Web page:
‘Invisible’ is the word: on Autistic erasure

Autism is sometimes called an ‘invisible disability’—that is, a neurological difference  not discernible by the naked eye. But it’s not just the condition of Autism that is invisible. It’s Autistic people as well. 

Most of the time, we are discussed in the third-person, in the abstract. While it is often necessary to treat us as a discrete subject in public discourse, especially surrounding health and education, this can fall into the trap of erasing the voices of actually Autistic people. As a result, we are often powerless and lacking in agency. We are denied political representation, interpersonal respect and an individual voice, leading us to be treated as second-class citizens.

Earlier this year, the Sydney Morning Herald profiled a young woman who had recently graduated from a psychology degree and is now working at The Centre for Positive Behaviour Support. In the article, she explains that she is now ‘a Board-Certified Behaviour Analyst’ who ‘developed a passion for helping people with disabilities when volunteering with a young autistic boy’. She expresses the privilege she feels when working with this minoritised group, and the sadness she feels when she witnesses their ‘challenging behaviours’. 

A more recent article from the ABC explores the educational needs of Autistic children, which is undoubtedly a noble aim. However, Autistic voices are not included in the piece. Instead, the focus is on parents of Autistic children and on researchers in the fields of psychology and education. This article also uses person-first language (‘person with Autism’ or ‘person with Autism Spectrum Disorder’) as opposed to identity-first language (‘Autistic person’). The latter of these is widely preferred by the actually Autistic community, as we believe that the former attempts to separate us from our condition, even though our condition affects every part of our being. The fact that this article did not take the community’s opinions and preferences into consideration risks erasing our right to self-determination.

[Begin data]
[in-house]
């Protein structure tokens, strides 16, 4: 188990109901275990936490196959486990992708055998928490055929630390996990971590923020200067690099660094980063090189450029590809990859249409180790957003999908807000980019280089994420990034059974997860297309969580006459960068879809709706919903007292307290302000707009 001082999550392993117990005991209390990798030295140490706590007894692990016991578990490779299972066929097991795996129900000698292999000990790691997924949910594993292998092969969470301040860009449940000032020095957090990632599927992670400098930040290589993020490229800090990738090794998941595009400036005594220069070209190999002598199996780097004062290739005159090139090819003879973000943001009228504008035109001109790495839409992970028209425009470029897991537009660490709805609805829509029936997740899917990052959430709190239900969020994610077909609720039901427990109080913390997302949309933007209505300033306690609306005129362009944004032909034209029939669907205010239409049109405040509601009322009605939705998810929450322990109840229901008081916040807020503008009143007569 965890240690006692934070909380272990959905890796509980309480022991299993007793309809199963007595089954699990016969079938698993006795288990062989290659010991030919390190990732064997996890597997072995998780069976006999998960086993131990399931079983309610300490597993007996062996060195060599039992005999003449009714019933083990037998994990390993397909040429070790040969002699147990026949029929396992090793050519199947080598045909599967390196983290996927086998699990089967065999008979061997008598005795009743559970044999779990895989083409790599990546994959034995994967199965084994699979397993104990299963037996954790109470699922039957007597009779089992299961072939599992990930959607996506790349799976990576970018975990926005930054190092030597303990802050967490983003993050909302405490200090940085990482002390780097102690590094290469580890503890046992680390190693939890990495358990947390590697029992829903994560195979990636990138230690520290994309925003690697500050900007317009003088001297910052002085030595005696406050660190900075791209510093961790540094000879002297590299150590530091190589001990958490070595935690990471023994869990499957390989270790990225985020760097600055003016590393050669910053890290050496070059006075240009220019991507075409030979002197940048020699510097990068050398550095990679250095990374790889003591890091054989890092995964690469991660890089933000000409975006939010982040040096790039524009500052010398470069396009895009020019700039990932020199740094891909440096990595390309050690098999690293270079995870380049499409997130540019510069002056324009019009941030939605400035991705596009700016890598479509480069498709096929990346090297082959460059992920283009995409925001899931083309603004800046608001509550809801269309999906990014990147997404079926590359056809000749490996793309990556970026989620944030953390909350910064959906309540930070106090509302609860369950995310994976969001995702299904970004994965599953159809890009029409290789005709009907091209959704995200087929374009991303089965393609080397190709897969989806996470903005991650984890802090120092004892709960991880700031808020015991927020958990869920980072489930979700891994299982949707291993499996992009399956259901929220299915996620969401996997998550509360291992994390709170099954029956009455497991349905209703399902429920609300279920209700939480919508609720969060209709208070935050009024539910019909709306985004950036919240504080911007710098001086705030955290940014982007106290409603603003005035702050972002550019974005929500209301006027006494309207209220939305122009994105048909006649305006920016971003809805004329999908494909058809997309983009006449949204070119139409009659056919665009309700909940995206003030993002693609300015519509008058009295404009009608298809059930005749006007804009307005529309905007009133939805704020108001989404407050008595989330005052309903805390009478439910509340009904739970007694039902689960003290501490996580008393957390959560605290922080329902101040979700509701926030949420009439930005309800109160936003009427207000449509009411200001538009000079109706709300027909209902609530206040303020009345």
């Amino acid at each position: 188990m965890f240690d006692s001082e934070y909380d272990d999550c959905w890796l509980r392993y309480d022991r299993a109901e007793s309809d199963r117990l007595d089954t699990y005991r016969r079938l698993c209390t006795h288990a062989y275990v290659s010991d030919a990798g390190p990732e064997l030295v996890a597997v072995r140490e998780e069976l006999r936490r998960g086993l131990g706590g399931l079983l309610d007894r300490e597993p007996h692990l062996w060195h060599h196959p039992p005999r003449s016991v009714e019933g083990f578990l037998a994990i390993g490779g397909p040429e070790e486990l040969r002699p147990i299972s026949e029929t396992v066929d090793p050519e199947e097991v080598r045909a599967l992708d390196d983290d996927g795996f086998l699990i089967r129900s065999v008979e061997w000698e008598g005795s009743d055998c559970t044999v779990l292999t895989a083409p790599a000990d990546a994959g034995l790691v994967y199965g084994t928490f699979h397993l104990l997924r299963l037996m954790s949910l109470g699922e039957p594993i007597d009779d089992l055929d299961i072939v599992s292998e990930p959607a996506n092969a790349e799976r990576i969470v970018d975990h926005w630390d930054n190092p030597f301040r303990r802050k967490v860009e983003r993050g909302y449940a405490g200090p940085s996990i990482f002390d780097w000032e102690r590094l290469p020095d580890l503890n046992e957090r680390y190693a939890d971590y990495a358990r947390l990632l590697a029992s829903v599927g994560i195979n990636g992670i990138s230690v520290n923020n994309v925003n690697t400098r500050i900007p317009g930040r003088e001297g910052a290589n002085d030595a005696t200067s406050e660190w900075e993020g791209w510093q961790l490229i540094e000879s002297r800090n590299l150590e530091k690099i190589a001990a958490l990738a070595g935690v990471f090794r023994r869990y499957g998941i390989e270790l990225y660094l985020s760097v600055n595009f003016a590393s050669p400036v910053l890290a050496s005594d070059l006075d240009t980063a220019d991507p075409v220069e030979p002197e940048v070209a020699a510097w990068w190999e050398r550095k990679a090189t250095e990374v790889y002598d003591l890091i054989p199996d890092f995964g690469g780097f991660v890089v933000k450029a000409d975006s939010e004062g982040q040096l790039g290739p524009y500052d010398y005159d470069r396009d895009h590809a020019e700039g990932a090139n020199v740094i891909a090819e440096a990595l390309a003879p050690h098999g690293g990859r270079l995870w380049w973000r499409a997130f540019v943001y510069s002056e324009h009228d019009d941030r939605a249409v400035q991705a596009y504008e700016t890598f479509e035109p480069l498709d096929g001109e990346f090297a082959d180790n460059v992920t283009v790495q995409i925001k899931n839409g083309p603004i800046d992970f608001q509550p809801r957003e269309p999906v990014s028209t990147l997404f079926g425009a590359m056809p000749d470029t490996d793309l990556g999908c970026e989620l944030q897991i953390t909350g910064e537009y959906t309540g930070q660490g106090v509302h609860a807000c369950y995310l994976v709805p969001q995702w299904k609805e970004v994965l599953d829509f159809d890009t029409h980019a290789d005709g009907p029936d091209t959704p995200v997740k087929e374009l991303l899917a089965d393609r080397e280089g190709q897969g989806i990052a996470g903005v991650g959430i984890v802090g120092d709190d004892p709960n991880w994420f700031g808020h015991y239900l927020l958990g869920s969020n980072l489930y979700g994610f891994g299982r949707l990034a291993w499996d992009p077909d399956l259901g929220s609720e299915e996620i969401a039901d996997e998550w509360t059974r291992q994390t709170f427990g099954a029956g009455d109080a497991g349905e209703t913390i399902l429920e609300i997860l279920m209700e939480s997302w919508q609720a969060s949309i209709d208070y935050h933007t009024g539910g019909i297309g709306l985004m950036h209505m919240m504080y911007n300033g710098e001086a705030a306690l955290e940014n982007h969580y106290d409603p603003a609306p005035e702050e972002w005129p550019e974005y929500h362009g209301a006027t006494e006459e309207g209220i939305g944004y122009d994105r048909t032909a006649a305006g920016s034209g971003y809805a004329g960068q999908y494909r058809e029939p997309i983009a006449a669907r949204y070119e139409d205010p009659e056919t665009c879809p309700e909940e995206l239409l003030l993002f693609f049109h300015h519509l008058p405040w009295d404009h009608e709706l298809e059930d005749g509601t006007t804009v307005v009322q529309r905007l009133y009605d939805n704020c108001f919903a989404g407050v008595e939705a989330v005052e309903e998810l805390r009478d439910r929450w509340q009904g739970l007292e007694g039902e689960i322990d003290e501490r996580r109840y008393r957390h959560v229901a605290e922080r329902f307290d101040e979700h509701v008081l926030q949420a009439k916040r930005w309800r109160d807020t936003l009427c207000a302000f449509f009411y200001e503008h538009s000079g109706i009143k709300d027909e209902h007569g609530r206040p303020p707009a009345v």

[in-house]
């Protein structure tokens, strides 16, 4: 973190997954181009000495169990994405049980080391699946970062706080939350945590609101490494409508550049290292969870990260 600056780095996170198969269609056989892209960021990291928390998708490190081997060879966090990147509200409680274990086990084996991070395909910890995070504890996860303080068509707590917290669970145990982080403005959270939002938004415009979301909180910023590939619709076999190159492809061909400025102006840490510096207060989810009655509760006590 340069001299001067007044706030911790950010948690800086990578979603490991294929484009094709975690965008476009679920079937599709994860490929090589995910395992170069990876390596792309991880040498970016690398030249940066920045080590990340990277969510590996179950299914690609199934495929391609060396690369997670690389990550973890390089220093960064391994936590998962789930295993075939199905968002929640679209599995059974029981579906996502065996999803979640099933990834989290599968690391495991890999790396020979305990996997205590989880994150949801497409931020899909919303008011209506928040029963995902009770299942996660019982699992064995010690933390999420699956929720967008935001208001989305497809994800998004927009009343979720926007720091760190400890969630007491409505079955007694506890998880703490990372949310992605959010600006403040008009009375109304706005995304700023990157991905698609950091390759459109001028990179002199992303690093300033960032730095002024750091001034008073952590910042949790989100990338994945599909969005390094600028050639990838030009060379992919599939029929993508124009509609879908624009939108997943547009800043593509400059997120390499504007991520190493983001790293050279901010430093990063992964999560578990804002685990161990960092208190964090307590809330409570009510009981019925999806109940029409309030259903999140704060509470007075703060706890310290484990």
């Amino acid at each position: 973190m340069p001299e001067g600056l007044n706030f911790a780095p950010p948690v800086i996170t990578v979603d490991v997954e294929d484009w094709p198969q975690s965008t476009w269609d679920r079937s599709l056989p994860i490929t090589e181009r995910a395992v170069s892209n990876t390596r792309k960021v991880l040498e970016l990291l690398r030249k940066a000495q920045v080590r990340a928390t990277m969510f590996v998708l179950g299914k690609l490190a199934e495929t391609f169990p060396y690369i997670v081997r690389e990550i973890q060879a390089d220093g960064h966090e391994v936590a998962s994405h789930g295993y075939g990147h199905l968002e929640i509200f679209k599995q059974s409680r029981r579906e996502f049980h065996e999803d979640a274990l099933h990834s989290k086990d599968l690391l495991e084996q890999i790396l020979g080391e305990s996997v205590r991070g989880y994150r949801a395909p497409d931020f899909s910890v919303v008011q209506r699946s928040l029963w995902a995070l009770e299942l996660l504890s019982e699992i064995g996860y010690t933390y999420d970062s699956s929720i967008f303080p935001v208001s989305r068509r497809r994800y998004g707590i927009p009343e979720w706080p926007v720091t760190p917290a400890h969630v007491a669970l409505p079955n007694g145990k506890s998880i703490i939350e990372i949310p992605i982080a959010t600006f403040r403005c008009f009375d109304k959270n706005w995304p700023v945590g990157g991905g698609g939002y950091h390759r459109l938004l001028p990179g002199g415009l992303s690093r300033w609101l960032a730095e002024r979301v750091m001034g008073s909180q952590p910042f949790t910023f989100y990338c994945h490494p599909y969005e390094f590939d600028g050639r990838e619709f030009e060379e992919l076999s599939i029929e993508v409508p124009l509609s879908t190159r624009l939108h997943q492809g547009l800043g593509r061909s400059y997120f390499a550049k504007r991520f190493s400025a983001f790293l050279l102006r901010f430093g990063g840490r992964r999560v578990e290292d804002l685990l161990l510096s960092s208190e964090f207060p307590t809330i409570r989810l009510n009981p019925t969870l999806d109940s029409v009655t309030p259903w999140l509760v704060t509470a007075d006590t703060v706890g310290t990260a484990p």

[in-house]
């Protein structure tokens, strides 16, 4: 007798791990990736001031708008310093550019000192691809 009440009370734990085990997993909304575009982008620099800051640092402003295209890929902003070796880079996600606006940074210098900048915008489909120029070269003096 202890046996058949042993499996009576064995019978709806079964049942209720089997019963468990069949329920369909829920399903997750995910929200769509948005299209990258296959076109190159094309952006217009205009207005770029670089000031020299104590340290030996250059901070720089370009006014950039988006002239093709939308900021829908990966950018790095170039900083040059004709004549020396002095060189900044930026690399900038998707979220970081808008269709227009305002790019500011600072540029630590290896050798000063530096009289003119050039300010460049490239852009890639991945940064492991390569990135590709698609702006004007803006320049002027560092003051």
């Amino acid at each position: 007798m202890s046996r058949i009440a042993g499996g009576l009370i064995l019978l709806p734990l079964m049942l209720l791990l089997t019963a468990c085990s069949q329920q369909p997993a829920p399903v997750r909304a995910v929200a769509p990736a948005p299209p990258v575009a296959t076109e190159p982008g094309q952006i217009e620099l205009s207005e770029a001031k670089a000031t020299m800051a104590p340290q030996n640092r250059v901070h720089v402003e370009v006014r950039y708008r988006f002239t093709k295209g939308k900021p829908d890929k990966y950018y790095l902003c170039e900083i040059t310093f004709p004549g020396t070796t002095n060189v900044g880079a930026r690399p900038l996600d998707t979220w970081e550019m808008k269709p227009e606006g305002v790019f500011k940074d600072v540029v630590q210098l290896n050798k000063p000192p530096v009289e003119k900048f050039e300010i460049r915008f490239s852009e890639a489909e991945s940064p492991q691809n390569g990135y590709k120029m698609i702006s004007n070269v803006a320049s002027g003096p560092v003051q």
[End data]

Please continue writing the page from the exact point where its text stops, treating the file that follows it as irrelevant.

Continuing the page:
Some consequences of Autistic erasure can prove even more harmful. The psychologist cited by the Sydney Morning Herald, along with many other disability care workers, works within a framework called Positive Behaviour Support (PBS). According to Aspect, the peak body on Autism in Australia, this framework is adopted to interpret and address Autistic people’s behavioural challenges. PBS, while displaying some unique characteristics, grew out of the controversial Applied Behavioural Analysis (ABA).   

The majority of Autistic people oppose ABA for a variety of reasons. Its central goal, as defined by Ole Ivor Lovaas in the 1960s, is to make Autistic children appear as ‘non-Autistic’ as possible—in other words, to erase the Autism from the Autistic person. This derives from the notion that Autistic thought and behaviour are inherently undesirable and should be erased. ABA and its derivatives train Autistic people via operant conditioning to make eye contact, to speak more clearly, to repress their idiosyncratic behaviours, including meltdowns. You might compare it to conditioning an epileptic person to ‘stop’ having seizures. The emphasis is not on making the child feel comfortable, but rather on making them less ‘different’ in order to comfort those around them. 

Throughout his career, Lovaas claimed that Autistic children who receive ABA therapy showed ‘no diagnosable autism at the end of treatment’.

It is likely, however, that what actually happened here is that these children had learnt to ‘mask’ their Autistic traits. ‘Masking’ is a commonly used term among Autistic advocates to describe the process by which we attempt to erase ourselves. This process has been shown to have severe mental health consequences, namely post-traumatic stress disorder (PTSD) and suicidal ideation.